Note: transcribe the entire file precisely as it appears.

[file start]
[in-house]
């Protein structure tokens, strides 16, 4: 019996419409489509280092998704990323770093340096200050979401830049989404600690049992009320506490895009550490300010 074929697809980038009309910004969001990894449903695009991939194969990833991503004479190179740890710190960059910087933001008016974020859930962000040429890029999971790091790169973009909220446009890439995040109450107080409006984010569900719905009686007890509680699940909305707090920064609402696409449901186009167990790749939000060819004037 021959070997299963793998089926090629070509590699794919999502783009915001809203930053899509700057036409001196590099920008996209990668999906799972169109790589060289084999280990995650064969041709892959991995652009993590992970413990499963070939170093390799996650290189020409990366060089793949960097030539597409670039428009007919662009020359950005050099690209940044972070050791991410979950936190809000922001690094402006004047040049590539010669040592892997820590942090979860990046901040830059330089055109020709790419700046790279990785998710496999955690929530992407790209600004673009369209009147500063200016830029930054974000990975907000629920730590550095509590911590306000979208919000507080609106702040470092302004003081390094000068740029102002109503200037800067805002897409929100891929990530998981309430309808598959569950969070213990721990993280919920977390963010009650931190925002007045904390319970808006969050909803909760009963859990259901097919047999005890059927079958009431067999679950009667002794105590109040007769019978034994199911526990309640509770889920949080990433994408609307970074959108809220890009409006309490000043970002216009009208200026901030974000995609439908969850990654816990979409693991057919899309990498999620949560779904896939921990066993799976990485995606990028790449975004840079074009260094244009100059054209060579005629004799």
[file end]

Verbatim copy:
[in-house]
């Protein structure tokens, strides 16, 4: 019996419409489509280092998704990323770093340096200050979401830049989404600690049992009320506490895009550490300010 074929697809980038009309910004969001990894449903695009991939194969990833991503004479190179740890710190960059910087933001008016974020859930962000040429890029999971790091790169973009909220446009890439995040109450107080409006984010569900719905009686007890509680699940909305707090920064609402696409449901186009167990790749939000060819004037 021959070997299963793998089926090629070509590699794919999502783009915001809203930053899509700057036409001196590099920008996209990668999906799972169109790589060289084999280990995650064969041709892959991995652009993590992970413990499963070939170093390799996650290189020409990366060089793949960097030539597409670039428009007919662009020359950005050099690209940044972070050791991410979950936190809000922001690094402006004047040049590539010669040592892997820590942090979860990046901040830059330089055109020709790419700046790279990785998710496999955690929530992407790209600004673009369209009147500063200016830029930054974000990975907000629920730590550095509590911590306000979208919000507080609106702040470092302004003081390094000068740029102002109503200037800067805002897409929100891929990530998981309430309808598959569950969070213990721990993280919920977390963010009650931190925002007045904390319970808006969050909803909760009963859990259901097919047999005890059927079958009431067999679950009667002794105590109040007769019978034994199911526990309640509770889920949080990433994408609307970074959108809220890009409006309490000043970002216009009208200026901030974000995609439908969850990654816990979409693991057919899309990498999620949560779904896939921990066993799976990485995606990028790449975004840079074009260094244009100059054209060579005629004799």